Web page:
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'Senior Swag' — Roles in Estate Planning ESTATE STEWARDSHIP Katherine Charapich

“Senior swag!” Don’t judge – stay with me as I expand on the beauty behind the concept.

Recently, I was listening to a sermon given by Steven Furtick, pastor of Elevation Church, and as he was referring to Paul’s letter written to the Philippians while he was in prison, he stated that Paul had “senior swag.” Though Pastor Furtick acknowledged that Paul was in his later years, he wasn’t referring to Paul having many years on his life. What he was sharing was how Paul had reached a point in life where he recognized that his faith was not dependent on his situation and that he was able to move forward and make progress, in spite of the opposition. The wisdom attributed to Paul certainly speaks of one who embodies a commitment to purpose, and an attitude of thankfulness. Having a spirit of thankfulness is a concept one may encounter most around Thanksgiving; however, the precept rings true during all seasons. It is my hope that no matter the age, each of us can claim an expanded version of some “senior swag” – the ability to realize one’s purpose, the drive to achieve such a calling, and the thankfulness for the surrounding elements that support the purpose. One may wonder how “senior swag” and estate planning have any correlation at all, and how having gratitude for anything related to estate planning may even be possible. As I thought on that question, the list of possibilities started out as a few, and then began to expand. To begin, the only reason that I, and I venture out on a limb to say most estate planning attorneys, are able to provide quality service to clients is because of a wide array of people and elements in place that provide wisdom and structure. I am thankful for the following that reveal the true intricacies that make estate planning even possible. The Code of Virginia (the Code), that is well-designed to protect the process of estate planning, and those involved in the effective execution. The Code addresses diverse matters such as the requirements for the establishment of trusts, last will and testaments, powers of attorney, and advance medical directives, as well as what occurs when an individual does not take the time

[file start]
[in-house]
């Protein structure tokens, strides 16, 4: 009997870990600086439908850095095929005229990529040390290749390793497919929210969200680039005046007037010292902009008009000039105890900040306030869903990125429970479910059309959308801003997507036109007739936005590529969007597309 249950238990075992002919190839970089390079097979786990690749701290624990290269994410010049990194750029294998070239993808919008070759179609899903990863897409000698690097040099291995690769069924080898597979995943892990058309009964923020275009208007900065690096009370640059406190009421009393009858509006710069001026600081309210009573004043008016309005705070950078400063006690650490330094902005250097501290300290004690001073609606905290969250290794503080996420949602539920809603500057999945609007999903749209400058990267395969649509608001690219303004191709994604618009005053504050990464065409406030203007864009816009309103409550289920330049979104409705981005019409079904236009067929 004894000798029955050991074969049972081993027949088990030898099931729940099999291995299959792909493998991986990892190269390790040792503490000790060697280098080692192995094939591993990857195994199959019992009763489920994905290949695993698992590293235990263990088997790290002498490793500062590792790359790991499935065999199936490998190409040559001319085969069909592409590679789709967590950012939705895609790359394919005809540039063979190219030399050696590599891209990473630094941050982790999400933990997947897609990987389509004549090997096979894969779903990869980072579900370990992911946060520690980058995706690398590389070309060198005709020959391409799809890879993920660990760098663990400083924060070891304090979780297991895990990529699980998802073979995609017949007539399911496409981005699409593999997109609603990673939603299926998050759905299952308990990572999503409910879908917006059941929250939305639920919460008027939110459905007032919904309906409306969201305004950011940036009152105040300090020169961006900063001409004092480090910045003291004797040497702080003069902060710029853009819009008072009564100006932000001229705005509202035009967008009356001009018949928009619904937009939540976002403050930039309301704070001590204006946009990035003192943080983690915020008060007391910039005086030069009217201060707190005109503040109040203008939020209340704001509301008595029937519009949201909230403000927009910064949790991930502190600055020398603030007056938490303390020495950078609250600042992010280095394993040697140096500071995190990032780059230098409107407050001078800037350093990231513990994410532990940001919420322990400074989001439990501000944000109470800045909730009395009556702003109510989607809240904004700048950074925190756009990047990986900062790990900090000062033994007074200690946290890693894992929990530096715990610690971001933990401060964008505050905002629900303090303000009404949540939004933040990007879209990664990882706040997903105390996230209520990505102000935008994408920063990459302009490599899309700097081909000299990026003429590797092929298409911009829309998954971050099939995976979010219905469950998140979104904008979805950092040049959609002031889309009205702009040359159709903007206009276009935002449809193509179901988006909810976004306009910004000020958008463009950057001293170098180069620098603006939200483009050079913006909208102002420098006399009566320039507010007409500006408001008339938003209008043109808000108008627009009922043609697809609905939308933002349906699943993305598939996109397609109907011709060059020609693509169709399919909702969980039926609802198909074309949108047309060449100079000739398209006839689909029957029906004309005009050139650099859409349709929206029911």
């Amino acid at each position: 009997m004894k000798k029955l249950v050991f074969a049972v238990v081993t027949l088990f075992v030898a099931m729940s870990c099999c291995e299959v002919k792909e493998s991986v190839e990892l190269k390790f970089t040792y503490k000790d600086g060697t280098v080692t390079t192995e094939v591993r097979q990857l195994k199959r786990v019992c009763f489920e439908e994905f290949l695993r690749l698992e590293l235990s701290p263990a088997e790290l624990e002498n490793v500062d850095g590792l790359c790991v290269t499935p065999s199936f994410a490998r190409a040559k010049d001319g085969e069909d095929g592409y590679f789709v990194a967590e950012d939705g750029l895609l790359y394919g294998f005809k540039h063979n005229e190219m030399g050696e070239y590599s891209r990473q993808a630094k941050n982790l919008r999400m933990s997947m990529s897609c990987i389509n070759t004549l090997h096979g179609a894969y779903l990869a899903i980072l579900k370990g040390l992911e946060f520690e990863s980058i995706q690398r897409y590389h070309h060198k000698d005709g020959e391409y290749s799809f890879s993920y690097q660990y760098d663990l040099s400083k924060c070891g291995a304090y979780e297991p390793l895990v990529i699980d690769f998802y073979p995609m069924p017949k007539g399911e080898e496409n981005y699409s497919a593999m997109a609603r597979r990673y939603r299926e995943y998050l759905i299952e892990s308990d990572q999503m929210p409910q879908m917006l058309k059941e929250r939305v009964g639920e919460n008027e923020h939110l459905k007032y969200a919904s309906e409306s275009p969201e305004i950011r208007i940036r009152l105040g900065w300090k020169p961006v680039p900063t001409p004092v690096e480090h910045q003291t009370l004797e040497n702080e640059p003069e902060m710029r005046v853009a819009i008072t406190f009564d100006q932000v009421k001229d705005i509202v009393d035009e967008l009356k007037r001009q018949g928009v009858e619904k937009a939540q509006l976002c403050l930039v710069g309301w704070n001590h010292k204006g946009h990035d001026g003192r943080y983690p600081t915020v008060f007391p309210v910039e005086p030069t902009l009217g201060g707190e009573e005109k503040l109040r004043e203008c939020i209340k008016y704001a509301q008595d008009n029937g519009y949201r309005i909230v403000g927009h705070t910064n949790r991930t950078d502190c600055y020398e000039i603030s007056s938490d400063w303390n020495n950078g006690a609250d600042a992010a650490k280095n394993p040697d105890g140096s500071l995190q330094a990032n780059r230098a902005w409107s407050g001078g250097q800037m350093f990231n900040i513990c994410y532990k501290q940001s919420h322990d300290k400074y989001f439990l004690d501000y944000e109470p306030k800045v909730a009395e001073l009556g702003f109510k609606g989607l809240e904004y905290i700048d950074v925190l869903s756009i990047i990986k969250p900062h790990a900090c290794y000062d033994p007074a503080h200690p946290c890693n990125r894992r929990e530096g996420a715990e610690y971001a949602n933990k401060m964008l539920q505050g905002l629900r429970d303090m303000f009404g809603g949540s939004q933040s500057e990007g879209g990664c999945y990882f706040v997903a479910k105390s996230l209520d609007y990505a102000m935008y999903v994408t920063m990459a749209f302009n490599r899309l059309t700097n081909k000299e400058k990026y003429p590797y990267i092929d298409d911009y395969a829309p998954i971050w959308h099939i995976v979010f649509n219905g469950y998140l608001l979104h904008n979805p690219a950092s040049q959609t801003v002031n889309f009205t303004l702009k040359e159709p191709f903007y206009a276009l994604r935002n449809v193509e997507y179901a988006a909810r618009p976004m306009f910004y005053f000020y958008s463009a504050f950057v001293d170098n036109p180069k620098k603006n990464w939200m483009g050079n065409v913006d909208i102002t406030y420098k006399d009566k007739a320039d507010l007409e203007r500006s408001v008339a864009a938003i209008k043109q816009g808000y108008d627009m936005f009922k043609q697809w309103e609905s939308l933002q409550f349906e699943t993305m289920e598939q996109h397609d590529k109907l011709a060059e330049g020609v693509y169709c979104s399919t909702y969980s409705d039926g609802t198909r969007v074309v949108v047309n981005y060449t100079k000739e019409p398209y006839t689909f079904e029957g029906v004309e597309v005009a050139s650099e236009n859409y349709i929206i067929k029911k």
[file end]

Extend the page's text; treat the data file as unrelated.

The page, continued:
to put in place such documents. The Code sets forth the duties and requirements of fiduciaries, those who take on roles such as a trustee of a trust, a testator of a will, an agent under a power of attorney, or a guardian and conservator of an incapacitated adult. If parameters for either of these were not in place it is easy to envision the chaos that may ensue, but for those wellthought out statutes. The commissioners of accounts, who are responsible for overseeing the settlement and distribution of estates through the probate process, whether by a last will and testament or intestate. As set forth in §64.2-1200 of the Code, “The judges of each circuit court shall appoint as many commissioners of accounts as may be necessary to carry out the duties of that office. The commissioner of accounts shall have general supervision of all fiduciaries admitted to qualify in the court or before the clerk of the circuit court and shall make all ex parte settlements of the fiduciaries' accounts.” We are so very fortunate within Culpeper and the surrounding counties to have commissioners of accounts who have a wealth of knowledge and are willing to share their wisdom, helping the settlement of estates to run as smoothly as possible. The clerks of the circuit court, who are responsible for handling the probate of the last will and testament - reviewing and approving the last will and testament of the decedent, appointing the executor or estate administrator of the estate – when the decedent died intestate, as well as preparing and receiving documentation related to the settlement of an estate. As was stated about the commissioner of accounts, the same is true with those who hold the position of clerk as well as those who work with the clerk, both within Culpeper and the surrounding counties; those of us who have estate matters benefit from their wealth of experience and dedication to the process that is set forth in the Code. The attorneys who are skilled at being a guardian ad litem. A guardian ad litem is appointed by the court and is a neutral party, acting in the best interests of the senior adult. After interviewing appropriate parties and evaluating medical information, living conditions, and physical and cognitive abilities, the guardian ad litem provides a written opinion to the court on whether the senior adult needs assistance and protection above what is currently